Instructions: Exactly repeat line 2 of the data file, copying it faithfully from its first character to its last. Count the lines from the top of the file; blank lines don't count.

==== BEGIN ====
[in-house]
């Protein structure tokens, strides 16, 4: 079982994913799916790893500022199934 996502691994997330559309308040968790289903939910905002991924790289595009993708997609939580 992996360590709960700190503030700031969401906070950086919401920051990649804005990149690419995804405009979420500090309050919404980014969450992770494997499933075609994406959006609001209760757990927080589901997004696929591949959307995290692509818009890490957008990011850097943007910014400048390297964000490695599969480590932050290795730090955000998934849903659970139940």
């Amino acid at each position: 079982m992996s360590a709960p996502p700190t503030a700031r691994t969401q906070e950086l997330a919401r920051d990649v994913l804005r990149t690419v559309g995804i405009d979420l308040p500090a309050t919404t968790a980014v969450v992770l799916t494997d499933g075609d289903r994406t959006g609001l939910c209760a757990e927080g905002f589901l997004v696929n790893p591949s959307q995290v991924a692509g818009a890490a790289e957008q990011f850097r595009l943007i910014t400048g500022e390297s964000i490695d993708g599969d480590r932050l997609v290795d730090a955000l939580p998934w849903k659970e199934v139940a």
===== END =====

């Protein structure tokens, strides 16, 4: 079982994913799916790893500022199934 996502691994997330559309308040968790289903939910905002991924790289595009993708997609939580 992996360590709960700190503030700031969401906070950086919401920051990649804005990149690419995804405009979420500090309050919404980014969450992770494997499933075609994406959006609001209760757990927080589901997004696929591949959307995290692509818009890490957008990011850097943007910014400048390297964000490695599969480590932050290795730090955000998934849903659970139940």